Help for Haiti: 3rd ID responds

By Dal Cannady - bio | email

PORT AU PRINCE (WTOC) - U.S. troops hit the ground running just a little over a week after the devastating earthquake in Haiti and last Saturday I left Savannah with a few hours notice to document the 10th Transportation Company's staggering mission of helping to rescue a nation. See Third ID soldiers help in Haiti.

Once on the ground, they hoped to deliver food and water, help the wounded and vowed to do any other mission they could to help.

The devastation was almost impossible to grasp, even for troops who've seen combat.

"Far worse than what I've seen in Iraq," said Staff Sgt. Jennifer Thomas. "They were already living in a bad situation and the earthquake just made it worse."

The men and women with the 10th Transportation Company went with no sleep to the tent hospital at the Port Au Prince airport. They saw despair in every face.

"I have a 5-year-old so it touched my heart," said Sgt. Tyrone Leak. "Some of these kids have lost parents, lost family."

Beyond the airport's gates and armed guards, people like Jean Bernard Deceious look for food, water, home and hope. "Where are you staying right now?" I asked him.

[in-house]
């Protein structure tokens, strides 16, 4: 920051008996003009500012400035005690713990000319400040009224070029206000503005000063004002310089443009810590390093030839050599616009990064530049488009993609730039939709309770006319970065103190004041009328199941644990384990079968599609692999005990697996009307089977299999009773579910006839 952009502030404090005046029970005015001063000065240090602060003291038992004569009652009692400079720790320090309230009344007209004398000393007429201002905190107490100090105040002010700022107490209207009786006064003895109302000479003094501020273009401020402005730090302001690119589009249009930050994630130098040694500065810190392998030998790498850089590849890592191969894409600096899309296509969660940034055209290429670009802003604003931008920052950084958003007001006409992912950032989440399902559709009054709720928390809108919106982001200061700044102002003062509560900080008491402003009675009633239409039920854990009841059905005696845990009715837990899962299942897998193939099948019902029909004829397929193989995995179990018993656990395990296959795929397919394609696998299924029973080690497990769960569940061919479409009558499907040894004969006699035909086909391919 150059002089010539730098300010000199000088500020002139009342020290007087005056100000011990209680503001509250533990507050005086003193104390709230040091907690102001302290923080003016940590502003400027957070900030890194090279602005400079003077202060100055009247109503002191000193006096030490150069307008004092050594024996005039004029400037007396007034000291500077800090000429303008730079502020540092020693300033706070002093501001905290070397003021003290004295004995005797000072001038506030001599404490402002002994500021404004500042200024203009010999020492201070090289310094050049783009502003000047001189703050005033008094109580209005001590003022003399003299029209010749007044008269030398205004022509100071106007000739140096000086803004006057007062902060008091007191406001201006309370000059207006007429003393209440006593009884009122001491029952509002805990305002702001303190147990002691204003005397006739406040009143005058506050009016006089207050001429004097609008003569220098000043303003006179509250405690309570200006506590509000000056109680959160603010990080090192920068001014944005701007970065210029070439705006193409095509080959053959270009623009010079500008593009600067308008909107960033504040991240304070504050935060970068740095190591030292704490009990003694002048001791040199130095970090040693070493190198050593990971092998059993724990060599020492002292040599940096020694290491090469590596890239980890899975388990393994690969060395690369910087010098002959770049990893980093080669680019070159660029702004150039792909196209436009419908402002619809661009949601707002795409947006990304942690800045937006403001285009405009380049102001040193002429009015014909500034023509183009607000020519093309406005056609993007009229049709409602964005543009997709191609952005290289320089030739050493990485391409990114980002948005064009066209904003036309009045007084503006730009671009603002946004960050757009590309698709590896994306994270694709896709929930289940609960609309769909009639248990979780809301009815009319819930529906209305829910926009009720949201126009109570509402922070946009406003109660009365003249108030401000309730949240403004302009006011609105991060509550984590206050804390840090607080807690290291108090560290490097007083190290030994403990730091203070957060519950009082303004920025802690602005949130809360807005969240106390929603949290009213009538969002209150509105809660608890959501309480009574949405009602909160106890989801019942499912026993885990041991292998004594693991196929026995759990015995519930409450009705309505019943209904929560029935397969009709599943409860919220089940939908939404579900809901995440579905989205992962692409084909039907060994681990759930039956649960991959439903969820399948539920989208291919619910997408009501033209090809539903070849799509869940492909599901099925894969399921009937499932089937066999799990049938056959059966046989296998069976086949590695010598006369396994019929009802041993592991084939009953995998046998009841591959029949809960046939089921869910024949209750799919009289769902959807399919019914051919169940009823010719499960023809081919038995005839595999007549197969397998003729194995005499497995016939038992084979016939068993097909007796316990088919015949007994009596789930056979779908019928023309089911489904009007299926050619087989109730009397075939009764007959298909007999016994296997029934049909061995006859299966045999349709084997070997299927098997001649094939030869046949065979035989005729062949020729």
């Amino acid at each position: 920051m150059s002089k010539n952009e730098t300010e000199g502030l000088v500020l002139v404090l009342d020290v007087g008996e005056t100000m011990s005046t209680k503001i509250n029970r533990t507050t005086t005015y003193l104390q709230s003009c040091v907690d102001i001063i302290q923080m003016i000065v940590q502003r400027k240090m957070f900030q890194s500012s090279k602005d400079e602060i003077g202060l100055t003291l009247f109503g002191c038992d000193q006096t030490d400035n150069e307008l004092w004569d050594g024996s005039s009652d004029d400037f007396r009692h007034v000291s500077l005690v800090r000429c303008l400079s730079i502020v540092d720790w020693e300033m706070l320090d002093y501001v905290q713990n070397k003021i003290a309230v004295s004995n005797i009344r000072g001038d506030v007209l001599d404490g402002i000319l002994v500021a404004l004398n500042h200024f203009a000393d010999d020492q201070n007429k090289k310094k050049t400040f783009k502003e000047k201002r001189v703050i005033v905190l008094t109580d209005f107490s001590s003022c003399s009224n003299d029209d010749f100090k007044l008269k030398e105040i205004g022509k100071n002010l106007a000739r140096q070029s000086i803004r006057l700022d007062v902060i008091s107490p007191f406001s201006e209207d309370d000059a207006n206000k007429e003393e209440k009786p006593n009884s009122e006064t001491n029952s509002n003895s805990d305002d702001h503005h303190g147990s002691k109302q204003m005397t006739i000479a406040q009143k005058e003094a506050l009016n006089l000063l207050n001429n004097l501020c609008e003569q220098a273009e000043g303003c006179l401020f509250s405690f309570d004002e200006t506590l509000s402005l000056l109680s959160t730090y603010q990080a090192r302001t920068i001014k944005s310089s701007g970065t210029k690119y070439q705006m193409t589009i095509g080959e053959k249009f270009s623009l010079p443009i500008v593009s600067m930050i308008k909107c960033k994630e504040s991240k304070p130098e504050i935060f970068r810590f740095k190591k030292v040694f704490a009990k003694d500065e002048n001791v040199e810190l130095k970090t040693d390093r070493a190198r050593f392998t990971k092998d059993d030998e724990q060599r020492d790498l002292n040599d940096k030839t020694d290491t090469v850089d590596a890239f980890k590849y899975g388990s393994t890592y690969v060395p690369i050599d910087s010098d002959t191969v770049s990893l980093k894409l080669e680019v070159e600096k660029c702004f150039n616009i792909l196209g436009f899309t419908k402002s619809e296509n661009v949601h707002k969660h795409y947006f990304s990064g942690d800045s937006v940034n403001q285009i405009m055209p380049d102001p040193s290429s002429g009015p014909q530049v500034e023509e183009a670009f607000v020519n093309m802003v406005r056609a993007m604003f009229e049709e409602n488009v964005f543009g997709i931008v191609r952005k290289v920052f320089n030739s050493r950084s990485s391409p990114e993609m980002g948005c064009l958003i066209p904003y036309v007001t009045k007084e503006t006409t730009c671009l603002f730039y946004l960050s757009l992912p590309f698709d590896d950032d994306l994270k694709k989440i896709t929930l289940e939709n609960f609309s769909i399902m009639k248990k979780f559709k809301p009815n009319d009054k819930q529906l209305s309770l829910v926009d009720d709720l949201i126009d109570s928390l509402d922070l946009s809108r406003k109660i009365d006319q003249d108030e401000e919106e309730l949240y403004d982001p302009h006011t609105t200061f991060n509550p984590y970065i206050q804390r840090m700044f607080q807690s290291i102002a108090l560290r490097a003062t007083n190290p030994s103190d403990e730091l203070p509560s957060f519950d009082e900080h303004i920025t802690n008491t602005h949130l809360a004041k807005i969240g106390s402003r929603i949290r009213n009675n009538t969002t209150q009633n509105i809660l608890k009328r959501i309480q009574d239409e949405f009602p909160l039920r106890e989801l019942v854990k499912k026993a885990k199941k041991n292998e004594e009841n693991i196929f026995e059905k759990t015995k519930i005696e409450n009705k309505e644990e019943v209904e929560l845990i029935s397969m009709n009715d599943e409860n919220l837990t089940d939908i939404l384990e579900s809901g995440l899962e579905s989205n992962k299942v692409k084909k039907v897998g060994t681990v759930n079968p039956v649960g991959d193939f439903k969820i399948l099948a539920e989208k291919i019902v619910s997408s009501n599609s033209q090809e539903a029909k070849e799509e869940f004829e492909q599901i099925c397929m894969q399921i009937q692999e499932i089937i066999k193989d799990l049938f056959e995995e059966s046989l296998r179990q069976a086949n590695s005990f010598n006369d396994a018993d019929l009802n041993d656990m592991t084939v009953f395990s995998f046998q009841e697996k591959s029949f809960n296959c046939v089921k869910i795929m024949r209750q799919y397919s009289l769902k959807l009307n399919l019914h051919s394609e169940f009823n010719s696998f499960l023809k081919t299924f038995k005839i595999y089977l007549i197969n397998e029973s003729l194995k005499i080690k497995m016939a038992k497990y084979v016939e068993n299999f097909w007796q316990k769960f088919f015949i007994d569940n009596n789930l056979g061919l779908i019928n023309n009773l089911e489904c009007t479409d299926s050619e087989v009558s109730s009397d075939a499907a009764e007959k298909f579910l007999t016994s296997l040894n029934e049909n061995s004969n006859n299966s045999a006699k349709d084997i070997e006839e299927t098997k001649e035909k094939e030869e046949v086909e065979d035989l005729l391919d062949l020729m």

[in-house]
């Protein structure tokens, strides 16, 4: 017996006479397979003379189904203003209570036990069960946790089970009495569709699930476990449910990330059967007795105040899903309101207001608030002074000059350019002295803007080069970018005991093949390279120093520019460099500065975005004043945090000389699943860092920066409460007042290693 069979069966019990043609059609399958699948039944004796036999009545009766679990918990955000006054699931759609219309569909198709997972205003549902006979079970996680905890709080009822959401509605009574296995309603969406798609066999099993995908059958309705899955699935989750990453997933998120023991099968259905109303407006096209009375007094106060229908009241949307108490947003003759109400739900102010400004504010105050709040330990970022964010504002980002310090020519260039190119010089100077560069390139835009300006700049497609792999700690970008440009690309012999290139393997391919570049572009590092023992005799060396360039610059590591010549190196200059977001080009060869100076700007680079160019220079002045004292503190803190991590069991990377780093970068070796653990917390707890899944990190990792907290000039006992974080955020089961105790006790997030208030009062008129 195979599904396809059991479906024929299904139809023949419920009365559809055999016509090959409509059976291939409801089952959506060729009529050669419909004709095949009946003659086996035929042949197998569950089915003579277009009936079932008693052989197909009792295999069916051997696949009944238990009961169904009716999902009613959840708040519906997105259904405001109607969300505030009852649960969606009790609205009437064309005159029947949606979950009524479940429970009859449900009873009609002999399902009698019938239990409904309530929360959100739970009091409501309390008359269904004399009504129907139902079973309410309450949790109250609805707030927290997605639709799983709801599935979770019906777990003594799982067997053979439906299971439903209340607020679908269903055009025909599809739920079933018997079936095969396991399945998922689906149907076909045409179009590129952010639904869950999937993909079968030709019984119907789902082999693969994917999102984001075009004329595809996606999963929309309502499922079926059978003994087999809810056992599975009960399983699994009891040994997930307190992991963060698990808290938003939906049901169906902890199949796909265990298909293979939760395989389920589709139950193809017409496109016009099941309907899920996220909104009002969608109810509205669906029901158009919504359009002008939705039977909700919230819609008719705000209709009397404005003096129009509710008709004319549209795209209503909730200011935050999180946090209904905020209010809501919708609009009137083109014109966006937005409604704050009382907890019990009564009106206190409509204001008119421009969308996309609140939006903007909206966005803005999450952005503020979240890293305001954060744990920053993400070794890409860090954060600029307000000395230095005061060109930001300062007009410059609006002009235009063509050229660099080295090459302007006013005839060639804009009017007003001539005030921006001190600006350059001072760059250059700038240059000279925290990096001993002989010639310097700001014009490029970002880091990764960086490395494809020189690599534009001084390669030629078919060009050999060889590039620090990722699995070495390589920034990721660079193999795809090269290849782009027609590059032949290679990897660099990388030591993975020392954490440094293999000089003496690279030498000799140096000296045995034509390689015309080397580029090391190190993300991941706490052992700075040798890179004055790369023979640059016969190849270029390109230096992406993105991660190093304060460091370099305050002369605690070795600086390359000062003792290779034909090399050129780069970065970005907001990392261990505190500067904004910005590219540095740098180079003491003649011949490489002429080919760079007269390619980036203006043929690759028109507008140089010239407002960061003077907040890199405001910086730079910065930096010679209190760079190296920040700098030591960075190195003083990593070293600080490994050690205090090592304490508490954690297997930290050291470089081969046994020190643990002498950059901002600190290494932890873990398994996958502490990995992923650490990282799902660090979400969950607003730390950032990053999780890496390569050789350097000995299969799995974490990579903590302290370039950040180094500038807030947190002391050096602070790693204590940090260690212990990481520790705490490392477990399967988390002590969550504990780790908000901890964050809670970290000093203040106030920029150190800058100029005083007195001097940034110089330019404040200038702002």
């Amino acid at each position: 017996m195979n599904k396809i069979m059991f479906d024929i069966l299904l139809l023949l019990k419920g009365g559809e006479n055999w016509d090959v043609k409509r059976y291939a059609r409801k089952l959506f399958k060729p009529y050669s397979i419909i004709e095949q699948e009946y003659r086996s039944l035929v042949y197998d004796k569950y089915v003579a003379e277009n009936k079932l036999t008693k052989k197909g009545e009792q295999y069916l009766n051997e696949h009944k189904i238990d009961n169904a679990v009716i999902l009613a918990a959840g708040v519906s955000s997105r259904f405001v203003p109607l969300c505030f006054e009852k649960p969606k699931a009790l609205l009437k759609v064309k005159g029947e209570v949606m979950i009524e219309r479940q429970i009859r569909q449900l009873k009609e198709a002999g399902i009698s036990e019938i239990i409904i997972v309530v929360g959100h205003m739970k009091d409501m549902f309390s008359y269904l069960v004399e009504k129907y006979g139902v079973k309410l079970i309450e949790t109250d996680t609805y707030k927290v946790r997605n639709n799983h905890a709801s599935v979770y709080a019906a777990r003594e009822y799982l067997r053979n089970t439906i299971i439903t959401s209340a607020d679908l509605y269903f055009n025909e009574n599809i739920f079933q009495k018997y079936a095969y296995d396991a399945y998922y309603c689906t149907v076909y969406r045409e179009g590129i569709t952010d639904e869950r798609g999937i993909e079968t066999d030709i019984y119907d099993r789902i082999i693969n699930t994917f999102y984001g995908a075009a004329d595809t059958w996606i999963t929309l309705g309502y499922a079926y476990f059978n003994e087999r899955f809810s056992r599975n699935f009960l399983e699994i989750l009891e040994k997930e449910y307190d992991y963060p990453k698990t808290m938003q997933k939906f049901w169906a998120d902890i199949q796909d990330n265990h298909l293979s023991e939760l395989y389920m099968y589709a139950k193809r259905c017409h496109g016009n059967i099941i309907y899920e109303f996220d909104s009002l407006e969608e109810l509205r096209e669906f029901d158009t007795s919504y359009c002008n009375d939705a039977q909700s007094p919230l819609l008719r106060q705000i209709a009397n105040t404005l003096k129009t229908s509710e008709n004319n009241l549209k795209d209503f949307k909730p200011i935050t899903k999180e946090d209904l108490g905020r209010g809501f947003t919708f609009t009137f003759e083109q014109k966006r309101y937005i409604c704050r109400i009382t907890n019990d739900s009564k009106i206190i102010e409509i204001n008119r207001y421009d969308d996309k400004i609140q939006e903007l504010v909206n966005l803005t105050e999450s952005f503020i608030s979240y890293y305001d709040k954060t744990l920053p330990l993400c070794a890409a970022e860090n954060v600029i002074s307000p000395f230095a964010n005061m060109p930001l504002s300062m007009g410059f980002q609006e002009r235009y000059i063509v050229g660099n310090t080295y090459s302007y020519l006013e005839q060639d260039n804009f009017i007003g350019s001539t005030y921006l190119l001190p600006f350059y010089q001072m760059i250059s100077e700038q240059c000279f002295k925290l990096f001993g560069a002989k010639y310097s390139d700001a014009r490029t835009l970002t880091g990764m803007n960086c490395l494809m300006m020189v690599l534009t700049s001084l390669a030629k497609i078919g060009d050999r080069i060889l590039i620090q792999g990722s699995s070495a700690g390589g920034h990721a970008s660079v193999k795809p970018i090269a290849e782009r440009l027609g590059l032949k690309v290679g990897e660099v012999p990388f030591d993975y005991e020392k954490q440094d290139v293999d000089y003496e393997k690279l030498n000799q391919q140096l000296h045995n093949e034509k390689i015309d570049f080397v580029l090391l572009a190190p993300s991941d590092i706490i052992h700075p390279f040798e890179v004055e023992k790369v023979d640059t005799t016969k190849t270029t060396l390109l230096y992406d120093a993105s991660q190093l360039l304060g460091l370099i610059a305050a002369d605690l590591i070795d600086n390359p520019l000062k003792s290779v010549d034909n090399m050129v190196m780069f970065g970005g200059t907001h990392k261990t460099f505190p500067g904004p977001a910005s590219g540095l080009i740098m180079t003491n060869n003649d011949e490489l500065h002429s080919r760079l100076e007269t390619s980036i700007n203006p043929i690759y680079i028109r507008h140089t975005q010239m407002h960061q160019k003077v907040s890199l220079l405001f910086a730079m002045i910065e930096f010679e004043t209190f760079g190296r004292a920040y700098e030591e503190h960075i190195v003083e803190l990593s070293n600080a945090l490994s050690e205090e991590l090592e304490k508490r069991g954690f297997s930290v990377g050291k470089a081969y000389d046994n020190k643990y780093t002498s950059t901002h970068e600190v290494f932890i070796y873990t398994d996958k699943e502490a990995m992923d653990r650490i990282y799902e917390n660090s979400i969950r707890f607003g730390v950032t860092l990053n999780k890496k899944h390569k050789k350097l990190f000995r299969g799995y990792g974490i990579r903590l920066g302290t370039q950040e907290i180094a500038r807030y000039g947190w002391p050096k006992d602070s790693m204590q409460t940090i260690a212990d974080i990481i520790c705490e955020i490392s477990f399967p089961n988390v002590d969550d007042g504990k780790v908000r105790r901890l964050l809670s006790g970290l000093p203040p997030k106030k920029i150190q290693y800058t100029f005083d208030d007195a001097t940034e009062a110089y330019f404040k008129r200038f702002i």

"I'm staying in the street, my yard under a tree is where I sleep with my family," he told me.

The troops were already familiar with tough conditions and challenges. They returned just six months ago from yet another deployment to Iraq.

"This is a different side of the Army than some soldiers have seen before," Cpt. Stephen Lambe said. "They've known Iraq and Afghanistan. We deploy over there and it is a combat situation. This is different."

This time, they don't face any army or force on the battlefield.

"Our presence here is going to aid and assist them to build their country back and put food in their bellies and clothes on their backs," said 1st Lt. Sitara Johnson. "It feels wonderful."

The troops are charging forward to share what they have, including hope.

The 10th Transportation Company could only bring a few trucks with them on the flight. The rest of the trucks were loaded onto ships, but the port of Port Au Prince is one of the most crucial disaster scenes.

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